Thank God, for Kim’s sake, someone else did.  Lots of people did, in fact.

Lots of people helped Kim, have been there for Kim, but not me.

As luck would have it, a few months after Kim lost her husband, I found myself in a position where I needed someone to be there for me.

Luckily, there are a lot of people in this world who are way, way better people than me.  The support came in waves.  It came by comment and tweet and facebook message.  It came by email and phone.  It came by the hour, in the hours when I needed it most.  It came from family and close friends and online acquaintances and virtual strangers.  It came in beautiful words and free hotel rooms and dinners and babysitting.  It came in constant reminders and spurts and, sometimes, in silence.

Bear with me, I am getting to a point.*

*I think.

Some of the most amazing, humbling, soul lifting support I have received over the last several weeks has come from people who were obviously hugely uncomfortable with the idea of trying to be supportive in the middle of a very public, very emotional, very messed up situation.

I could imagine them sitting at their computers thinking, mostly, “what the hell??”

And yet, they did something.

The PR woman who started off a business email with “we’ve all been reading your blog” – which was just enough to say “crap.  I know what you’re going through.  OK?”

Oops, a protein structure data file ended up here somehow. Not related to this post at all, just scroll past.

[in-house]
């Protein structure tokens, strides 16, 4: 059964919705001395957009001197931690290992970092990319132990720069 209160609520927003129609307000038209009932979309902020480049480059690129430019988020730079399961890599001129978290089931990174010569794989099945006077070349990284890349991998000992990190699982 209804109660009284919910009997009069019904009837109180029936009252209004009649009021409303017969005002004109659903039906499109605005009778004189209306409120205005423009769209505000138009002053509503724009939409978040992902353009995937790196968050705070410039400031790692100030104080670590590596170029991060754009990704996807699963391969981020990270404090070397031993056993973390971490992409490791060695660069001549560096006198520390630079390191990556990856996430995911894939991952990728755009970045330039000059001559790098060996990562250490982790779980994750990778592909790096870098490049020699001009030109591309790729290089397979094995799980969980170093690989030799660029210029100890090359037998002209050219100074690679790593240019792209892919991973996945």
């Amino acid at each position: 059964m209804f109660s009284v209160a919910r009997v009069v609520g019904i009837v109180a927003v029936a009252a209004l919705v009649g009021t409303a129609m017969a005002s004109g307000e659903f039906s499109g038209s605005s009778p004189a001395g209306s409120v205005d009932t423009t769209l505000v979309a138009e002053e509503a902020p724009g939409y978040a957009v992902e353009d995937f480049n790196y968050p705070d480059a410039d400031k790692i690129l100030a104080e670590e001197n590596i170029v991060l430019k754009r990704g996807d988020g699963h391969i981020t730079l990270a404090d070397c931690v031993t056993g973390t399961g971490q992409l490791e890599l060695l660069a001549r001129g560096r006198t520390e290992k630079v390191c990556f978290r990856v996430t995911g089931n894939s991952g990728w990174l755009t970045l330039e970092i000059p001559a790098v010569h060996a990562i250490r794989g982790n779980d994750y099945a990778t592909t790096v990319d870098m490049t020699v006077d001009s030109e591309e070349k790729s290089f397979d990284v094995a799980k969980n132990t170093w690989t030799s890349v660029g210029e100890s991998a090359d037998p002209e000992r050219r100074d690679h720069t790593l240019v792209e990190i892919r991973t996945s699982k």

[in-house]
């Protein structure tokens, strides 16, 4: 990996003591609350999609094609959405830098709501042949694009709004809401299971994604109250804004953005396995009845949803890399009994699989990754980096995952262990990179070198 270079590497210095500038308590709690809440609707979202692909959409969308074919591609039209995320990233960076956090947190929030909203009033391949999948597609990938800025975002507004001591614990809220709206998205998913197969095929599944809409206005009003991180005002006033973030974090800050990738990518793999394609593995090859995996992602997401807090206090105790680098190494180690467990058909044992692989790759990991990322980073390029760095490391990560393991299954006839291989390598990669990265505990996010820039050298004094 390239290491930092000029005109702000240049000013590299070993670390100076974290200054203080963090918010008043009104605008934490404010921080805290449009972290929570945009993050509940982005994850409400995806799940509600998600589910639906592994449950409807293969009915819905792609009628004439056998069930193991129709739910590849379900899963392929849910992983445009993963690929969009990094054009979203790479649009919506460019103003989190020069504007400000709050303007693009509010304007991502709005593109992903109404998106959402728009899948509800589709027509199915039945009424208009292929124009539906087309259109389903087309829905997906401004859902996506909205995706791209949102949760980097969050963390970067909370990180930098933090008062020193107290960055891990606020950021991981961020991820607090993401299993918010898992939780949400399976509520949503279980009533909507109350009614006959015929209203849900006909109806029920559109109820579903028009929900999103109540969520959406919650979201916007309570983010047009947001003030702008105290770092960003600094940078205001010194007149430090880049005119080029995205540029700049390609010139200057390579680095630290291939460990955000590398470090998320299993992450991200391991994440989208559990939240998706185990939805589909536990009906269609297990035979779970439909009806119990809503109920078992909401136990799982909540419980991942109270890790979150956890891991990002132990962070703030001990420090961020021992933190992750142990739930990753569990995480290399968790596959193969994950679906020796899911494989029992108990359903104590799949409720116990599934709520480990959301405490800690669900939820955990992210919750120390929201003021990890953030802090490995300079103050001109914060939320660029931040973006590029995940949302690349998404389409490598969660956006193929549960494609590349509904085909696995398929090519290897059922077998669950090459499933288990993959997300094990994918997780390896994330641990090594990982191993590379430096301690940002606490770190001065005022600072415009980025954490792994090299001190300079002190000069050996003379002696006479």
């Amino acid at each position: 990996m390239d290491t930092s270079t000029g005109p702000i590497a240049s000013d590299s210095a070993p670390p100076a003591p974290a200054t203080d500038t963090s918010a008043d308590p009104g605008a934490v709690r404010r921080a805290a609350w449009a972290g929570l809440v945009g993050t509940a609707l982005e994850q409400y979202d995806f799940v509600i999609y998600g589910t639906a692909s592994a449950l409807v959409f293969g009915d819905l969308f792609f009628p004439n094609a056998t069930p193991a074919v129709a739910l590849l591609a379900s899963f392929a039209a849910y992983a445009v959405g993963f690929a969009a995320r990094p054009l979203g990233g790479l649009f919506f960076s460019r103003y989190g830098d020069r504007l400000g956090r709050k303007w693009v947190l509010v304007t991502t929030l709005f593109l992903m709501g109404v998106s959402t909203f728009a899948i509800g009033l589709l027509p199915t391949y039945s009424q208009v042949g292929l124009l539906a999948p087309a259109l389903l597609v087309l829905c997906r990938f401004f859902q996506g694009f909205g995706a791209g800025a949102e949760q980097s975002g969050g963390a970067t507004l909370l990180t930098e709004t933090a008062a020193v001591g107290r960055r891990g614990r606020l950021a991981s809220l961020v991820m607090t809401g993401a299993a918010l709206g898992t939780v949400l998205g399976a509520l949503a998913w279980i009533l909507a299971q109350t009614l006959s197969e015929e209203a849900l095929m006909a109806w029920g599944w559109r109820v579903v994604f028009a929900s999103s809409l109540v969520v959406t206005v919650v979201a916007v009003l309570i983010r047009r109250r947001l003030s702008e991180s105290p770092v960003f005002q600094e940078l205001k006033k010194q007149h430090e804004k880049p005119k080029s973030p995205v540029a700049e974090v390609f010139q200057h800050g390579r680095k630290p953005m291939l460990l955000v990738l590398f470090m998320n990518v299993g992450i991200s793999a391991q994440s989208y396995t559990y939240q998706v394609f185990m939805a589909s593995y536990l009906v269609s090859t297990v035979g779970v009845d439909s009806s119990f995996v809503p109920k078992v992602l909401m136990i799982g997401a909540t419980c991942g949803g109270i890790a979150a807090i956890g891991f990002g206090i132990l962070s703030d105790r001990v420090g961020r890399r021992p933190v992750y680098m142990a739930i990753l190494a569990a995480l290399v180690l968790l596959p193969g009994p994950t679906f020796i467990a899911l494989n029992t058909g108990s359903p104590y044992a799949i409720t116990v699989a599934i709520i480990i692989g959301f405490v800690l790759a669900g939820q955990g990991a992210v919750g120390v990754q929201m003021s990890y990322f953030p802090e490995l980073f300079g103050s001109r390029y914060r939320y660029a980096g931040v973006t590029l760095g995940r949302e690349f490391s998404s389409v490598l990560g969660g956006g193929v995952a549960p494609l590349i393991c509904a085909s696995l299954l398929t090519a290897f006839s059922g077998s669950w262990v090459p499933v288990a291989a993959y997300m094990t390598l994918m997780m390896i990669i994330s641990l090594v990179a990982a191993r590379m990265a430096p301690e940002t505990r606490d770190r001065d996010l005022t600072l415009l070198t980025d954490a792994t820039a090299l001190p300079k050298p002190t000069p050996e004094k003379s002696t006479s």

The single woman who sent me one direct message just to say “so, um, don’t know what to say! Sorry!  Love you!” – which was just enough to say “crap.  I don’t know what to say.  But… well… HERE I AM!”

The man who latched on to the one not heart wrenching thing I’d said on the Internet in forever and said a not heart wrenching thing back – which was just enough to say “crap.  Uh.  This makes me really uncomfortable.  But… well… HI!  Here!  K?”

All of these people, men and women with varying comfort levels for intense personal pain, resisted the urge to do nothing and did something.  And while it may have seemed like just a tiny thing to them at the time, it was a huge, huge thing to me.  It was the exact opposite of the nothing that I had done for Kim.

And here’s where I attempt to tie all of these strings together.

I spent today being pissed off about all of the ways in which people can, well, piss me off.